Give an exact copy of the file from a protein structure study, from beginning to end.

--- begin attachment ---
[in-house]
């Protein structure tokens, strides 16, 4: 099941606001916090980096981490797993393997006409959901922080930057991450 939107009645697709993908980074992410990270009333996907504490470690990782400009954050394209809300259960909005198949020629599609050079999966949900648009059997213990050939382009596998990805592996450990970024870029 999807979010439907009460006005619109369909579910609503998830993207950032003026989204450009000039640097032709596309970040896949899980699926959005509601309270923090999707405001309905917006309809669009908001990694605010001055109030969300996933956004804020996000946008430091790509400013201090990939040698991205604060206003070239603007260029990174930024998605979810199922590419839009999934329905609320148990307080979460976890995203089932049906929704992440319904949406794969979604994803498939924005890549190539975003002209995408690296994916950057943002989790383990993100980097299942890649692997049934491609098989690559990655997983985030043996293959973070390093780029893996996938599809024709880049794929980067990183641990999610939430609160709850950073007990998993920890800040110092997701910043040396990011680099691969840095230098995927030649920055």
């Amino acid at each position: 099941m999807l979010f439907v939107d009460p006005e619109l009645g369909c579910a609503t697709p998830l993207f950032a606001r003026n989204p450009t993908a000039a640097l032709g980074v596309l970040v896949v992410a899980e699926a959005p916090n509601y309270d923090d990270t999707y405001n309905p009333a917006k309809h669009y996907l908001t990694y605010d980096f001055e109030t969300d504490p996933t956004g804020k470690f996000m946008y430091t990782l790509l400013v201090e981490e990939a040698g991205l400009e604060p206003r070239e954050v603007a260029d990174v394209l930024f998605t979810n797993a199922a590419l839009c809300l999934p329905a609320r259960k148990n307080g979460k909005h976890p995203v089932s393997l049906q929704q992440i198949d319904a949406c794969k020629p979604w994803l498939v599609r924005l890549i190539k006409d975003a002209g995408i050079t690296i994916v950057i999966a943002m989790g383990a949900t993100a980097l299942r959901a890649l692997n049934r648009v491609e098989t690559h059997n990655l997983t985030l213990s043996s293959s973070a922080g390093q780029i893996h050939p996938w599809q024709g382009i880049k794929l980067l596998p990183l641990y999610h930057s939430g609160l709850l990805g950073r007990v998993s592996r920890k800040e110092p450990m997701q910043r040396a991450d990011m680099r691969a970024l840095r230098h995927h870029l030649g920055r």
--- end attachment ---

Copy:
[in-house]
């Protein structure tokens, strides 16, 4: 099941606001916090980096981490797993393997006409959901922080930057991450 939107009645697709993908980074992410990270009333996907504490470690990782400009954050394209809300259960909005198949020629599609050079999966949900648009059997213990050939382009596998990805592996450990970024870029 999807979010439907009460006005619109369909579910609503998830993207950032003026989204450009000039640097032709596309970040896949899980699926959005509601309270923090999707405001309905917006309809669009908001990694605010001055109030969300996933956004804020996000946008430091790509400013201090990939040698991205604060206003070239603007260029990174930024998605979810199922590419839009999934329905609320148990307080979460976890995203089932049906929704992440319904949406794969979604994803498939924005890549190539975003002209995408690296994916950057943002989790383990993100980097299942890649692997049934491609098989690559990655997983985030043996293959973070390093780029893996996938599809024709880049794929980067990183641990999610939430609160709850950073007990998993920890800040110092997701910043040396990011680099691969840095230098995927030649920055």
């Amino acid at each position: 099941m999807l979010f439907v939107d009460p006005e619109l009645g369909c579910a609503t697709p998830l993207f950032a606001r003026n989204p450009t993908a000039a640097l032709g980074v596309l970040v896949v992410a899980e699926a959005p916090n509601y309270d923090d990270t999707y405001n309905p009333a917006k309809h669009y996907l908001t990694y605010d980096f001055e109030t969300d504490p996933t956004g804020k470690f996000m946008y430091t990782l790509l400013v201090e981490e990939a040698g991205l400009e604060p206003r070239e954050v603007a260029d990174v394209l930024f998605t979810n797993a199922a590419l839009c809300l999934p329905a609320r259960k148990n307080g979460k909005h976890p995203v089932s393997l049906q929704q992440i198949d319904a949406c794969k020629p979604w994803l498939v599609r924005l890549i190539k006409d975003a002209g995408i050079t690296i994916v950057i999966a943002m989790g383990a949900t993100a980097l299942r959901a890649l692997n049934r648009v491609e098989t690559h059997n990655l997983t985030l213990s043996s293959s973070a922080g390093q780029i893996h050939p996938w599809q024709g382009i880049k794929l980067l596998p990183l641990y999610h930057s939430g609160l709850l990805g950073r007990v998993s592996r920890k800040e110092p450990m997701q910043r040396a991450d990011m680099r691969a970024l840095r230098h995927h870029l030649g920055r």